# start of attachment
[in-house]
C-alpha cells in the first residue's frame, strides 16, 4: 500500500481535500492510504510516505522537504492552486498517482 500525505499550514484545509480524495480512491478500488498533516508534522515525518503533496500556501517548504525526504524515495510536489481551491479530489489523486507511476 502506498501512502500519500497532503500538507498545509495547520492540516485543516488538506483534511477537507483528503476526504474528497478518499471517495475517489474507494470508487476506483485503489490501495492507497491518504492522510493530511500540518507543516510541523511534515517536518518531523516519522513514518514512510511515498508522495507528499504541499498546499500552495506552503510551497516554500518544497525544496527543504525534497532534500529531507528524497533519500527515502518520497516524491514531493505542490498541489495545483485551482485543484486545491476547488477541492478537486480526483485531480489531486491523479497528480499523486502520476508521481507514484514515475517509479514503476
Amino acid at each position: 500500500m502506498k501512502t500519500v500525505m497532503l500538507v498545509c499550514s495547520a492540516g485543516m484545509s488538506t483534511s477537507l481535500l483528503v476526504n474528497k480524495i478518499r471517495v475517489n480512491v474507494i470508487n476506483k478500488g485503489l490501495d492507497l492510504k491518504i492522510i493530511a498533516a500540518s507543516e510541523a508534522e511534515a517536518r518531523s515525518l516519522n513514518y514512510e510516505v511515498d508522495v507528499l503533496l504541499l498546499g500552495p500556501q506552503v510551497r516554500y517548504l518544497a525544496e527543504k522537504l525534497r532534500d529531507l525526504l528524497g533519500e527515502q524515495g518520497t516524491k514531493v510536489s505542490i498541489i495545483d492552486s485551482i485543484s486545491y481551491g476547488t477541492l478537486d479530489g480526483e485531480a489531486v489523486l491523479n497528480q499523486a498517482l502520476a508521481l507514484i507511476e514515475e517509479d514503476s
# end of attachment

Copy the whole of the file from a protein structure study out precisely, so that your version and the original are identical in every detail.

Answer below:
[in-house]
C-alpha cells in the first residue's frame, strides 16, 4: 500500500481535500492510504510516505522537504492552486498517482 500525505499550514484545509480524495480512491478500488498533516508534522515525518503533496500556501517548504525526504524515495510536489481551491479530489489523486507511476 502506498501512502500519500497532503500538507498545509495547520492540516485543516488538506483534511477537507483528503476526504474528497478518499471517495475517489474507494470508487476506483485503489490501495492507497491518504492522510493530511500540518507543516510541523511534515517536518518531523516519522513514518514512510511515498508522495507528499504541499498546499500552495506552503510551497516554500518544497525544496527543504525534497532534500529531507528524497533519500527515502518520497516524491514531493505542490498541489495545483485551482485543484486545491476547488477541492478537486480526483485531480489531486491523479497528480499523486502520476508521481507514484514515475517509479514503476
Amino acid at each position: 500500500m502506498k501512502t500519500v500525505m497532503l500538507v498545509c499550514s495547520a492540516g485543516m484545509s488538506t483534511s477537507l481535500l483528503v476526504n474528497k480524495i478518499r471517495v475517489n480512491v474507494i470508487n476506483k478500488g485503489l490501495d492507497l492510504k491518504i492522510i493530511a498533516a500540518s507543516e510541523a508534522e511534515a517536518r518531523s515525518l516519522n513514518y514512510e510516505v511515498d508522495v507528499l503533496l504541499l498546499g500552495p500556501q506552503v510551497r516554500y517548504l518544497a525544496e527543504k522537504l525534497r532534500d529531507l525526504l528524497g533519500e527515502q524515495g518520497t516524491k514531493v510536489s505542490i498541489i495545483d492552486s485551482i485543484s486545491y481551491g476547488t477541492l478537486d479530489g480526483e485531480a489531486v489523486l491523479n497528480q499523486a498517482l502520476a508521481l507514484i507511476e514515475e517509479d514503476s